[0091]FIG. 10 illustrates, for the portion of the system shown in FIG. 9, which mobile terminals' signals are taken account of in compensating for interference in which other terminals' signals, thus illustrating which mobile terminals are phantoms to which other mobile terminals.

[0092] Because mobile terminals 220 52-DM, 220 83-DM, 220 94-DM, 220 95-DM and 220 56-DM are phantoms to mobile terminal 220 51, the signal to mobile terminal 220 51 can be assigned a data rate and a power level based on its requirements without consideration of the signal to mobile terminals 220 52-DM, 220 83-DM, 220 94-DM, 220 95-DM and 220 56-DM and without consideration of the highest obtainable system throughput. As described above, if mobile terminal 220 51 is constrained to a certain power level or requires a certain data rate, then mobile terminal 220 51 other criteria can be determined using the consideration that the signals to mobile terminal 220 51 are not interfered with by the signals to mobile terminals 220 52-DM, 220 83-DM, 220 94-DM, 220 95-DM and 220 56-DM.

[0093] Similarly because mobile terminals 220 83-DM, 220 94-DM, 220 95-DM and 220 56-DM are phantoms to mobile terminal 220 52, mobile terminal 220 52 can be assigned a data rate and a power level based on its requirements without consideration of the signal to mobile terminals 220 83-DM, 220 94-DM, 220 95-DM and 220 56-DM and without consideration of the highest obtainable system throughput.

[0094] Thus, the data rate and/or power level is assigned to the mobile terminals without determining the maximal system throughput, and without determining the maximal the weighted system throughput. Additionally, the data rate and/or power level are assigned such that the data rates of the terminals having a lower index in the order will not be decreased due to the presence of the terminals having a higher index in the order, and power levels of the terminals having a lower index in the order will not be increased due to the presence of the terminals having a higher index in the order.

[0095]FIG. 9 illustrates an embodiment of the invention where order can be imposed on both the downlink and the uplink in a portion of a wireless communication system when dirty paper coding is used on the downlink and multi-user detection is used on the uplink. In alternative embodiments of the invention order can be used to impose the order in which signals are taken into account in any compensation scheme that uses techniques that compensate for interference among signals within the system. For example, the order can be imposed on the downlink and/or the uplink when multi-user detection is used on both the downlink and the uplink. Similarly, the order can be imposed on the downlink and/or the uplink if dirty paper coding can be used on both the downlink and the uplink.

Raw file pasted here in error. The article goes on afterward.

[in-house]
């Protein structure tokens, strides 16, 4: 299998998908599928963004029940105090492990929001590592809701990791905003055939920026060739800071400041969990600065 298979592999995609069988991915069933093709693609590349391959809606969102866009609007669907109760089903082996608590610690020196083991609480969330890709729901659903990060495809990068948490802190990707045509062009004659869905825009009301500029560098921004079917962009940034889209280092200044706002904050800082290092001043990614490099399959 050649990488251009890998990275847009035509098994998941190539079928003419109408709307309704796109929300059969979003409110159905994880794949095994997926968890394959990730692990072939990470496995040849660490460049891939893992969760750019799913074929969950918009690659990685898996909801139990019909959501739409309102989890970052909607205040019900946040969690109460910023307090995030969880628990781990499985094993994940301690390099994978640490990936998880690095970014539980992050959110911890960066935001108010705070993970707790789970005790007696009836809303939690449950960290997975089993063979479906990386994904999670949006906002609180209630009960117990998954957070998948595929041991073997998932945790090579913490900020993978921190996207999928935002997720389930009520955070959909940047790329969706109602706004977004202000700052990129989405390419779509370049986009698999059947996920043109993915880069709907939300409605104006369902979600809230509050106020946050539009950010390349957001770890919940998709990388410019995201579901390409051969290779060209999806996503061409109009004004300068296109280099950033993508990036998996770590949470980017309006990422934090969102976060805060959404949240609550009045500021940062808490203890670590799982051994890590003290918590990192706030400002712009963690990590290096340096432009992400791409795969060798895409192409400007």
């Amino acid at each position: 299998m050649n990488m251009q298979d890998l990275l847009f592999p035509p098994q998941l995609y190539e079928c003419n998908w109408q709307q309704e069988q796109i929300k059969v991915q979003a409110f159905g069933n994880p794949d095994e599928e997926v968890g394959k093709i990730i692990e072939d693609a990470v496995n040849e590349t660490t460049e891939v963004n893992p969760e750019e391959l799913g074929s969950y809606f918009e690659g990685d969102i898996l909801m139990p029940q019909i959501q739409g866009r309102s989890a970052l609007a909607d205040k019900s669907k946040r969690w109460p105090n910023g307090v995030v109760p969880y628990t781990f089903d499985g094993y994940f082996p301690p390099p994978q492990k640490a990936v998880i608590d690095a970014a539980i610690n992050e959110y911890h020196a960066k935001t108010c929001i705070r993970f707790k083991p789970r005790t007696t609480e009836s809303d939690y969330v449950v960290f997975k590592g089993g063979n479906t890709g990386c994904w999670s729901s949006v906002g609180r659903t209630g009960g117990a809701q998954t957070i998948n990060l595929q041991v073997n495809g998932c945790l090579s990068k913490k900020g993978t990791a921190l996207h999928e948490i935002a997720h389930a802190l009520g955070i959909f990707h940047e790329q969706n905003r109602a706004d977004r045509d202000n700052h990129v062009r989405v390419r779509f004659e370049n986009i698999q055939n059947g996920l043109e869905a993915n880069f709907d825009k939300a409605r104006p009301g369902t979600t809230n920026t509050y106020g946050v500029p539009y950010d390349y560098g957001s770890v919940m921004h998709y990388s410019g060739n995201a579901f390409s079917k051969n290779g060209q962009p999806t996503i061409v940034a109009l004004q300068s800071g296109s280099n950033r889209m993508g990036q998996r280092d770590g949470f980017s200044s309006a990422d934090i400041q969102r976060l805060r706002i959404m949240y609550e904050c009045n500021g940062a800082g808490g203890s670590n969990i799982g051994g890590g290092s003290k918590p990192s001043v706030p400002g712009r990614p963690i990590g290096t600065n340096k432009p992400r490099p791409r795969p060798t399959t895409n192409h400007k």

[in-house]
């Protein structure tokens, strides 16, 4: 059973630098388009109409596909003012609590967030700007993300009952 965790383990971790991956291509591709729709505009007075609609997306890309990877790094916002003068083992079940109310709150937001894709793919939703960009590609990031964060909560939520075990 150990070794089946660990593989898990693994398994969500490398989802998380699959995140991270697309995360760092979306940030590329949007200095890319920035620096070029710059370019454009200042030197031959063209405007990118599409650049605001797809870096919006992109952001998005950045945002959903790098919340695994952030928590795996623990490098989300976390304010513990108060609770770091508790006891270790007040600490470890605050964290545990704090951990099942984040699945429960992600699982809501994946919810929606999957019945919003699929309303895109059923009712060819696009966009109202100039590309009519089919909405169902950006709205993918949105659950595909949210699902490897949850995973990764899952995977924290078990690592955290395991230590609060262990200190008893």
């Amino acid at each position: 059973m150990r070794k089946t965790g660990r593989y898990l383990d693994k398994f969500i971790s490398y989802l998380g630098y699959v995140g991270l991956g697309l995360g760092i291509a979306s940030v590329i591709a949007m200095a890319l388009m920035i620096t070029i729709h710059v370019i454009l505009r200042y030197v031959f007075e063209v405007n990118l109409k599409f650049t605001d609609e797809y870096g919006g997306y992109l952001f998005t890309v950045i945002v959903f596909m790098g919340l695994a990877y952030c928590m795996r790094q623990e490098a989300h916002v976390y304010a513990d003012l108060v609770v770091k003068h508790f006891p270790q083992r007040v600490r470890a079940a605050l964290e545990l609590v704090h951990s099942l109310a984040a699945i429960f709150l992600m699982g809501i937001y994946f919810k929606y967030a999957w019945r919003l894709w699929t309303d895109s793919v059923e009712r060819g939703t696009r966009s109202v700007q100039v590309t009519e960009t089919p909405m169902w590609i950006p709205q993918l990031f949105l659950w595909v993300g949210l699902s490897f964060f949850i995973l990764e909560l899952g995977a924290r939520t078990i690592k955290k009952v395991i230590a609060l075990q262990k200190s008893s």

[0096] As can be seen from FIGS. 8 and 9 and the related descriptions, once it is known which mobile terminals are included in a particular order—an order used for a particular set of mobile terminals—and the order is imposed, the signals to and/or from the mobile terminals are processed in a similar manner regardless of whether the mobile terminals are communicating with one base station having many antennas or with many base stations having one or many antenna. Thus, the multi-cell portion can be viewed as one unit.

[0097] The multi-cell portion can include some of the cells of a wireless communication system as shown in FIG. 9, or the multi-cell portion can include all of the cells in a wireless communication as shown in FIG. 11. FIG. 11 illustrates wireless communication system 900 where order is imposed on the mobile terminals in the entire wireless communication system pursuant to the principles of the invention, and dirty-paper coding is used on the downlink and multi-user detection is used on the uplink in accordance with an embodiment of the invention. As described above, order can be used to impose the order in which signals are taken into account in any compensation scheme that uses techniques that compensate for interference among signals within the system, regardless of whether the same of different compensation schemes are used on the uplink or downlink.

[0098] Preferably, for both the uplink and the downlink, the transmitter requires (must know) the channel characteristics of the channel over which it is about to transmit the signals. Knowing the channel allows transmission using the concept of so-called virtual antennas. The concept of virtual antennas allows the signals to and/or from multi transmit and/or receive antennas between the same mobile terminal and base station not to interfere with each other. For more information on virtual antennas (eigenmodes) see, for example, the R. R. Farrokhi, G. J, Foschini, R. A. Valenzuela “Link-Optimal Space-Time Processing with Multiple Transmit and Receive Antennas” reference.